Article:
Lebanon bailout depends on widespread reforms, says Macron

French president says end to graft and new era of transparency required to persuade financial donors

French president Emmanuel Macron  and French health minister Olivier Veran   with Arnaud Tranchant, commander of the Tonnerre helicopter carrier, off the port of Beirut. Photograph:  Stephane Lemouton/AFP/Getty  Images

French president Emmanuel Macron and French health minister Olivier Veran with Arnaud Tranchant, commander of the Tonnerre helicopter carrier, off the port of Beirut. Photograph: Stephane Lemouton/AFP/Getty Images

 

Emmanuel Macron has pledged to host another aid conference to support Lebanon during a follow-up visit to blast-ravaged Beirut, in which he cautiously backed the new prime minister, but made any French bailout conditional on a cabinet that implements widespread reforms.

The French president’s return to Lebanon, nearly one month after his last visit in the wake of the huge explosion that destroyed swathes of its capital, was seen by local officials as a sign that a financial package they had been pleading for was edging closer.

However, Mr Macron insisted that only an end to entrenched graft and a new era of transparency could shift his thinking and that of other donors.

In a flurry of activity ahead of his arrival on Monday, parliamentarians chose Mustapha Adib as the new prime minister, and spoke about constitutional reforms that would put Lebanon on more of a civil footing. The caretaker finance minister also commissioned an audit of the central bank – a key demand of the International Monetary Fund, whose call for reforms had been stonewalled by Lebanese negotiators before the blast.

Mr Macron said the central bank had been a key focus of French efforts to understand the scale of Lebanon’s financial crisis, which had led the country to the point of total collapse before the port explosion.

“We want to know the real numbers of the Lebanese banking system and call for auditing,” he said.

The French leader said the next six weeks, before an aid conference in Paris that he slated for mid to late October, were vital to the future of Lebanon, which has reeled from one crisis to the other for the past year, in which its currency has plunged in value by 80 per cent, poverty and unemployment have soared, banks have imposed capital controls and a catastrophic explosion forced tens of thousands from their homes.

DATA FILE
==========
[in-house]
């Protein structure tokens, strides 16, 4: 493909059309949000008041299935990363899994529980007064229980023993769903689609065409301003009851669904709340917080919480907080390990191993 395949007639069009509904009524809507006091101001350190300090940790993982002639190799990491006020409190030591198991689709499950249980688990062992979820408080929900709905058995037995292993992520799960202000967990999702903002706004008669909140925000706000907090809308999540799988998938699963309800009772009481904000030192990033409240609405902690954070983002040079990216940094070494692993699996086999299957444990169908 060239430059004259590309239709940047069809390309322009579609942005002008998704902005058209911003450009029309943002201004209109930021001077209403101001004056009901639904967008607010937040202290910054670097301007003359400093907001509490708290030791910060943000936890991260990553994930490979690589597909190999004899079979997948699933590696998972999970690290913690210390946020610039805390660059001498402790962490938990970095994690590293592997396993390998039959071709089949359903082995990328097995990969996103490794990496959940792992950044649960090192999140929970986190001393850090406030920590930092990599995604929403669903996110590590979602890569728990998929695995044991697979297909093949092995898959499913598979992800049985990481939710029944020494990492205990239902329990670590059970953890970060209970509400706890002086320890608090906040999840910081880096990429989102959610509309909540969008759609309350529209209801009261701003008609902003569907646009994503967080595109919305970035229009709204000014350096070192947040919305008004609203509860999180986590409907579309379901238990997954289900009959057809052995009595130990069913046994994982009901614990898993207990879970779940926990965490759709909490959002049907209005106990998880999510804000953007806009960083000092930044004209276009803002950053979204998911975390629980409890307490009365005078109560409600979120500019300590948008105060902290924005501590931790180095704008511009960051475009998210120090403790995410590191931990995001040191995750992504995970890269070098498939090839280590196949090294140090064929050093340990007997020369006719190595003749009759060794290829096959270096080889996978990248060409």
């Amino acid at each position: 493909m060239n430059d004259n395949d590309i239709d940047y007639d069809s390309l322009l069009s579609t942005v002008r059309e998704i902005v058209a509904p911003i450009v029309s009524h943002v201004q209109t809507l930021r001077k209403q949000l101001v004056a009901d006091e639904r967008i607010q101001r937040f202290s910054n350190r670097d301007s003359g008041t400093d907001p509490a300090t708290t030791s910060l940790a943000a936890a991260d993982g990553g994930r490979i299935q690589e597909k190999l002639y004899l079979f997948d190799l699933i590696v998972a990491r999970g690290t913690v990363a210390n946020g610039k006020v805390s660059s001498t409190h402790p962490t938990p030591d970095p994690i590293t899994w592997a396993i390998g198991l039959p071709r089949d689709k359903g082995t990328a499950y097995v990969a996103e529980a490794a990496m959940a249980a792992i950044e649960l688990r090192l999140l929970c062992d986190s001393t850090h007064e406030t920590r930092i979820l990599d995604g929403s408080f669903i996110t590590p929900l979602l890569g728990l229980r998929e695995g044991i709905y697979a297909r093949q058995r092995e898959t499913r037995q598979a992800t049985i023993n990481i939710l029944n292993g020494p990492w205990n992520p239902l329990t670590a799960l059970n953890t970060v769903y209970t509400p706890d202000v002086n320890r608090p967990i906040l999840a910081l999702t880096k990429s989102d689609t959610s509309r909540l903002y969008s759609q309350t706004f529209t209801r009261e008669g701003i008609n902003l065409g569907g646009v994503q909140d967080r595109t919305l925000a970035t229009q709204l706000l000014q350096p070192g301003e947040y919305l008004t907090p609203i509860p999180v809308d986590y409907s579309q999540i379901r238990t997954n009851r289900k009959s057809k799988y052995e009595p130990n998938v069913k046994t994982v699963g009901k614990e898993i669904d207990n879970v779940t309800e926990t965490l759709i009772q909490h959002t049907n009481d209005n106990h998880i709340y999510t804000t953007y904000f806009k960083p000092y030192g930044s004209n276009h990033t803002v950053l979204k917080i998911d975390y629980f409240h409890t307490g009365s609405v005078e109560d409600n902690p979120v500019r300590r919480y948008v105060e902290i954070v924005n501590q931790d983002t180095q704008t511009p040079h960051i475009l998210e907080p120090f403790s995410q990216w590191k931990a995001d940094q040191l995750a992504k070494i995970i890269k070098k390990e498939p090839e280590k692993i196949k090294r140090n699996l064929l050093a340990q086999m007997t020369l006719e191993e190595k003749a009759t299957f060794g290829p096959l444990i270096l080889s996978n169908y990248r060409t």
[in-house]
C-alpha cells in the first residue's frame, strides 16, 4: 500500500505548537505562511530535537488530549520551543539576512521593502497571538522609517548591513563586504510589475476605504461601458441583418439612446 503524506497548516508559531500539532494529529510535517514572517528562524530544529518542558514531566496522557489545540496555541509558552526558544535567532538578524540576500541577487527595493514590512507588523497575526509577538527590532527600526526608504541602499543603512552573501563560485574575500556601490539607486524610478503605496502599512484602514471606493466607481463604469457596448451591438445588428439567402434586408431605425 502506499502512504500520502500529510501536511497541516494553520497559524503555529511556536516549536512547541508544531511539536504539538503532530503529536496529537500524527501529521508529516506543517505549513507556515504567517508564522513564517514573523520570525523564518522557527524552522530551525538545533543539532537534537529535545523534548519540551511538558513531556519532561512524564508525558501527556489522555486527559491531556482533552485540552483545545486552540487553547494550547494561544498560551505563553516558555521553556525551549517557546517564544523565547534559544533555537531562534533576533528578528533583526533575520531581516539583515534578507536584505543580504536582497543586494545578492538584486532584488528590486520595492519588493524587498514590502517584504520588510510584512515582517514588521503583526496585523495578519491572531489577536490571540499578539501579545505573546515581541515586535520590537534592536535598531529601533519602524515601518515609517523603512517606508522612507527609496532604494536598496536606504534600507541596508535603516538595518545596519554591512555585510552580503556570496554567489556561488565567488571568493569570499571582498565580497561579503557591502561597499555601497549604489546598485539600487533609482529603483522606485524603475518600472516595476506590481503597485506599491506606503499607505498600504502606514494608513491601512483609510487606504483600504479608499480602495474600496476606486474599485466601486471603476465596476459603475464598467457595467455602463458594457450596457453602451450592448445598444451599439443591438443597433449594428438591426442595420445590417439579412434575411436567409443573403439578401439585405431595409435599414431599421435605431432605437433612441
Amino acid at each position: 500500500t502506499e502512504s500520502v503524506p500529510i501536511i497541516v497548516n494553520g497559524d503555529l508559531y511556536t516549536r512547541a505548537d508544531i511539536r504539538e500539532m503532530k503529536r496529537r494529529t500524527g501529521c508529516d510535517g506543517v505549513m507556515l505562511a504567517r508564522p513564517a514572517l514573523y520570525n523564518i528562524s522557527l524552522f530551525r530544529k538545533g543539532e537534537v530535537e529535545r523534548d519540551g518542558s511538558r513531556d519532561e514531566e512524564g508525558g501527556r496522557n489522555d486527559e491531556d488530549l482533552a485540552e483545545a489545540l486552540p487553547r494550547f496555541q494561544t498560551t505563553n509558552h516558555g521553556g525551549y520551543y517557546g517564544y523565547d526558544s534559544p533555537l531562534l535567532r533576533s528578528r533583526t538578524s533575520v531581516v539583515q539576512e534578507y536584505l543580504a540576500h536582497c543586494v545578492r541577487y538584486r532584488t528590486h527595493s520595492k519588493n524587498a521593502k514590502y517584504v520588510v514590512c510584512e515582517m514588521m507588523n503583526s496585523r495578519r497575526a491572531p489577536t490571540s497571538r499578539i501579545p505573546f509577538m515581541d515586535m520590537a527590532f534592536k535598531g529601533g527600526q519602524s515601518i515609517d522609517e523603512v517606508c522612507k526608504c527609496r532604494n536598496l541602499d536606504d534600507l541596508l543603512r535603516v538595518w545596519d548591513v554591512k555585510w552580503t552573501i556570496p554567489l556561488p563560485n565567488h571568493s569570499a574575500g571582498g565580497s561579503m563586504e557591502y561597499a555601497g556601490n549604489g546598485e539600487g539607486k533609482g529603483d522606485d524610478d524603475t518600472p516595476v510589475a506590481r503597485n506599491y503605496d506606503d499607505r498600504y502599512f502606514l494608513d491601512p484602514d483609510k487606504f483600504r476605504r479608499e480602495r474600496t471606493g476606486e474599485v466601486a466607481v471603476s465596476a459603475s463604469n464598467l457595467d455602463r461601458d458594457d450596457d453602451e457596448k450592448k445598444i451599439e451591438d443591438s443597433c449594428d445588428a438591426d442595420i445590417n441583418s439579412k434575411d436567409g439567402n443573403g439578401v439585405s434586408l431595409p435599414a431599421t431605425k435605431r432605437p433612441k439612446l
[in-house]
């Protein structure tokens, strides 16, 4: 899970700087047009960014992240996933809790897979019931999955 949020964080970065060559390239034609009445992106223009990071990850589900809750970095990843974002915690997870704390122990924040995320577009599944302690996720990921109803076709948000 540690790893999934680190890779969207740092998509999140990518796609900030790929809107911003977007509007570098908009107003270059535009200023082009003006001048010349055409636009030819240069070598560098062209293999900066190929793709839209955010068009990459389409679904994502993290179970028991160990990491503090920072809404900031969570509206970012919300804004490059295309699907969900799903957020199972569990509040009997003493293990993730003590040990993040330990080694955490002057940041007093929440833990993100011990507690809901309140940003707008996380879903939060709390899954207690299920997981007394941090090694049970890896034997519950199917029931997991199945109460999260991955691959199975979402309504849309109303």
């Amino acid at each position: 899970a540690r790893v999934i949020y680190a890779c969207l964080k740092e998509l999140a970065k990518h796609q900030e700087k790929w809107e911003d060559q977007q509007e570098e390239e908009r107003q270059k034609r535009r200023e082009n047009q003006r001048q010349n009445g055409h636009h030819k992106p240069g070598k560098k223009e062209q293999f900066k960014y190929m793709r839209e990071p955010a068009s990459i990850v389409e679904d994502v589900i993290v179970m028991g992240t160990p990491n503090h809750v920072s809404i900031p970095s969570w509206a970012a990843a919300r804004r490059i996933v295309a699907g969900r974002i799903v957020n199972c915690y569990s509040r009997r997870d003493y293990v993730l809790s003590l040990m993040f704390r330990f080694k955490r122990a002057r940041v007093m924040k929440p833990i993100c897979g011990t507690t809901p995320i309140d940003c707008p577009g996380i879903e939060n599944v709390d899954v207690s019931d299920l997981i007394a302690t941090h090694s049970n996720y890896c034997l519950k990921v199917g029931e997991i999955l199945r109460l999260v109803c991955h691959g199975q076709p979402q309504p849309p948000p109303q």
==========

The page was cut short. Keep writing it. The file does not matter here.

The spectre of a French leader making demands of a former protectorate, 100 years to the day after Paris proclaimed the birth of Greater Lebanon, sat uncomfortably with some Lebanese.

“I know that they’re the only heavyweight country to take an interest,” said Jihane Boutros, an out-of-work retailer. “But we have to make sure their benefit aligns with ours.”

Others were more sanguine.

“I don’t care that he’s here, it’s a good thing,” said Naim Haddad, a Beirut cafe worker. “He’s been to the port twice. Our president hasn’t been once! Let’s not pretend that the leaders who got us into this mess can be trusted to get us out of it.”

Unifying figures

Mr Macron has attempted to change the optics of his visit from cajoling a reluctant working-class to focusing on unifying figures – such as the legendary diva, Fairuz, whom he met in her home on Monday night – and emblems such as the native cedar tree, one of which he planted to mark the foundation of the modern state.

However, discussions with leaders are tightly focused on a timetable for structural change and means to implement them. French support for the new prime minister – so low-profile that some Lebanese parliamentarians had to Google him before voting for him – has raised concerns that financial aid may be released in return for the bare minimum of progress.

Meanwhile, estimates of damage from the port explosion have risen to €3.8 billion. An investigation into the cause of the blast, now into its third week, is focusing on dockside officials and has yet to reach senior politicians, whose appointees were instrumental in the decision to keep more than 2,000 tonnes of ammonium nitrate stored in a warehouse there for more than six years.

An investigating judge ordered the arrest of a further five people in connection with the investigation on Tuesday. Meanwhile, Mr Adib toured the badly hit district of Gemmayze on Monday night, the first Lebanese official to do so since the cataclysmic blast that killed nearly 200 people and wounded 6,000 more. – Guardian